Tuesday, March 26, 2019

My Recent Stint in the Psych Unit: Part 2

me on a "normal" day

Yep, you read it right.  I did time in a psych unit.  Four days and three nights.  Wasn't my first rodeo but hoping it's my last.  You can read about the beginning of how it started in Part 1.

Once I was admitted into the psych unit part of the hospital in the wee hours of a Friday morning, a doctor came by to assess me.  I bawled and cried and bawled some more.  Then I slept until a nurse came in to send me to a "more normal" area of the wing.  Other than meal times, I stayed in my room and slept.  I felt drained of all energy.  Visiting hours on weekdays are 5:30pm to 7pm.  My husband and daughter came to visit.  Jason was a ball of nerves, just wanting me to be home with him.  Clothes they brought for me to wear had to be laundered first so I wore blue scrubs all day and night.

Saturday was a whole lot of sleeping too.  I just couldn't find it in me to pull myself together.  Visiting hours were extended since it was the weekend, so Shelby and Jason came to visit from 1 to 5 pm.  We played a lot of UNO.  I made it to Group later that night but it was a movie I had no interest in, so I went back to my room and slept some more.

It wasn't until Sunday that I was able to feel halfway normal again.  I attended in-house church service and played a game with some of the other patients.  We also watched the movie, Liar Liar (the Jim Carey comedy) and did a group therapy on values.  It was during those times that I started talking to the other admits and psych techs.  I made it a point not to get to know anyone on a personal level but did get a little backstory on some of the peeps.  There were 10 of us total, all with unique stories that tied us together in the same situation.  Wildly enough, one of the Psych Techs is a gal who I've known for several years and even worked with at one point.  It was super weird at first but I knew it was her obligation to keep her trap shut so I didn't ask for her to be transferred (which she said I could do).
Photo by Yuris Alhumaydy on Unsplash

Jason visited again on Sunday.  He was 'bout to go bat shit crazy, not understanding what exactly was going on or why there were so many rules and procedures to follow.  He held it together like a champ the best he could.  I kept myself busy during the night with sleep (imagine that!) and word search puzzles.

Because it was the weekend, regularly structured groups and therapies were put on hold.  A female therapist did stop in at one point to talk.  I liked her style. My regular anti-depressant (Effexor) was given on a daily, along with the addition of Visteral (anti-anxiety) and Trazadone (put your ass to sleep).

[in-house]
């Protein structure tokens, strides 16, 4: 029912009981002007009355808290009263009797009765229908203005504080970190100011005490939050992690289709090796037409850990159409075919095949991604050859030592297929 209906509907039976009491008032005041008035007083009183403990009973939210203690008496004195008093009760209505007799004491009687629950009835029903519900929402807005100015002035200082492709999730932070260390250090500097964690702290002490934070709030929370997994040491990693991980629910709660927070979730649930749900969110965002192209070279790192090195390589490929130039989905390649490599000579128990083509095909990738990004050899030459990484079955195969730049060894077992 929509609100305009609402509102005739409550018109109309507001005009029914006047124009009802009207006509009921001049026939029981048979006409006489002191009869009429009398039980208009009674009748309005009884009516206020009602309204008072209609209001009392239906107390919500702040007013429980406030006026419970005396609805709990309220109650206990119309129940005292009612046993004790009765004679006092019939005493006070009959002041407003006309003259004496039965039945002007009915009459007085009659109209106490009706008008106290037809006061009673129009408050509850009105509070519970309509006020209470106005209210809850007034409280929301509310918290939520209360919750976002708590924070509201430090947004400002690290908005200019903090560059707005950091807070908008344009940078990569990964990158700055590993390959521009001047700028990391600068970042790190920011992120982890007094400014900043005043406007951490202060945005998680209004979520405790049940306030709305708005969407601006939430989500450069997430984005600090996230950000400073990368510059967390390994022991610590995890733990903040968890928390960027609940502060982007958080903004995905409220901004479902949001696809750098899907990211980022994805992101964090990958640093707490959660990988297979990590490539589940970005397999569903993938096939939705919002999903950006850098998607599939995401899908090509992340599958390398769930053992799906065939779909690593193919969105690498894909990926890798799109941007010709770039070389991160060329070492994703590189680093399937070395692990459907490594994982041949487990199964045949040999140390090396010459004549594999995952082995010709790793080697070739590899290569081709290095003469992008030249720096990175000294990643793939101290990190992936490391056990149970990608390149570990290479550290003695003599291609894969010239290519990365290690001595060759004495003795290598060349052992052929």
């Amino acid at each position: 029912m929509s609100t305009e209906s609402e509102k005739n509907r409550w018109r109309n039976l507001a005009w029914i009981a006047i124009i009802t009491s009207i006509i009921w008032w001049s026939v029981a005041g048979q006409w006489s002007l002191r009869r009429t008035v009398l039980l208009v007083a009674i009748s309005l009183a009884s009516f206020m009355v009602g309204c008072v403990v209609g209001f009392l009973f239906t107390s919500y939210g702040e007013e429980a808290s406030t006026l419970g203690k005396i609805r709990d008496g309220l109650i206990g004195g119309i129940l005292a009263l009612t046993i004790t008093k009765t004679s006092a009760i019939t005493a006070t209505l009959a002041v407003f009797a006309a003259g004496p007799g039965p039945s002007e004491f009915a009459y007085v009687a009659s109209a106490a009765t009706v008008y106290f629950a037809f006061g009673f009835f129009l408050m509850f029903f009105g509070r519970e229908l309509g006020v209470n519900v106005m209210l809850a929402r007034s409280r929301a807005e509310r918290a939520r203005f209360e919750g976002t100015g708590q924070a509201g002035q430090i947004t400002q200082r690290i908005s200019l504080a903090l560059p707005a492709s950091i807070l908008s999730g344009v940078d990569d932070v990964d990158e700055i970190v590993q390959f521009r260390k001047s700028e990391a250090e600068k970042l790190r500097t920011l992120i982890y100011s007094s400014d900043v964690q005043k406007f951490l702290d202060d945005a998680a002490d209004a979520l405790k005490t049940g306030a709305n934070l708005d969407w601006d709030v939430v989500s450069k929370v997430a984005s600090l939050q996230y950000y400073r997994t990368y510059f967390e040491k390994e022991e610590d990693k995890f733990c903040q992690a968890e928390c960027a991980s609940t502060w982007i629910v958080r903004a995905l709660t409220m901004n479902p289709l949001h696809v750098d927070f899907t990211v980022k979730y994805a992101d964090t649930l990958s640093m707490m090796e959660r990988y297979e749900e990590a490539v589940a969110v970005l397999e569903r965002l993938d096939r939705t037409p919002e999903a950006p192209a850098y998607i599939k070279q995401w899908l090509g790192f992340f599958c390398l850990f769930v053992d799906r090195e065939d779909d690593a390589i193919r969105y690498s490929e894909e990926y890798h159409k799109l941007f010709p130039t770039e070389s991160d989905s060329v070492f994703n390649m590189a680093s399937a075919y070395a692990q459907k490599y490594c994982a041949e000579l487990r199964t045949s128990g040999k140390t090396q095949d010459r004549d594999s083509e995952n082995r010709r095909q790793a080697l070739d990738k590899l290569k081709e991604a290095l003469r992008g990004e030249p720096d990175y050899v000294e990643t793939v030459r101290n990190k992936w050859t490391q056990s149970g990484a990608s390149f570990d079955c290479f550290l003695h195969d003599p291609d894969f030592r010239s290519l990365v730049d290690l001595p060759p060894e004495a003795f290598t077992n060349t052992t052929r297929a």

I was ready to go home but was told I had to ask the doctor on Monday.  My chances were slim.  Although I was voluntarily admitted, they could technically hold me for up to five business days.  Saturdays and Sundays don't count!

Monday rolled around and the doctor came in early.  After requesting to go home, he asked a ton of questions and decided I was ready.  I had to meet with a Discharge Coordinator who ensured I had counseling and doctor appointments scheduled.  I also had to discuss Safety Plans and Support Groups.  Jason picked me up and we headed home.  Now here I am, back in the real world.
my "hot mess" face

I can't say being in the Psych Unit was a huge help.  Going in on a weekend doesn't do much good.  But I was able to do some soul-searching and make appointments for professionals who can help me through this thing called life.

At some point, I will post a Part 3.  I know states and hospitals are different but I thought you might be interested in knowing the general rules and regulations of being a patient in a Psych Unit.  For instance, it was mandatory that all patients be checked on every 15 minutes.  My whereabouts were known at all times, and I was watched like a hawk.

At any rate, that's another part of my story.
Photo by pawel szvmanski on Unsplash

Disclaimer:  If you're someone I personally know who is here to get the down-low, I'd appreciate no judgment.   I've run my course of self-embarrassment and shame.  I refuse to let this define me.  And I refuse to allow someone to define me by this experience.


turboterp said...

I'm a new reader of your blog, and I'm sending you prayers and good thoughts for healing. You were brave enough to seek help and I know you'll get through this.

Lauren said...

I really appreciate your honesty here. I deal with a lot of mental health issues too, so I can see how this would be needed sometimes. I'm glad you have appointments coming up though to help you get back on track, if you will, and I hope you start to feel somewhat better soon!


Forgetfulone said...

Glad to see you posted part 2 and looking for part 3. I tried Effexor years ago. It was not right for me. Zoloft has done the trick, but I don't think it's as effective as it used to be, so I probably should talk to my doctor. Funny thing is, I know more people who are ON medication than NOT. We all have our baggage that we carry around, and no one really knows... unless we share it. I believe you are brave, and you seem to know how to get the help you need. Keeping you in my prayers.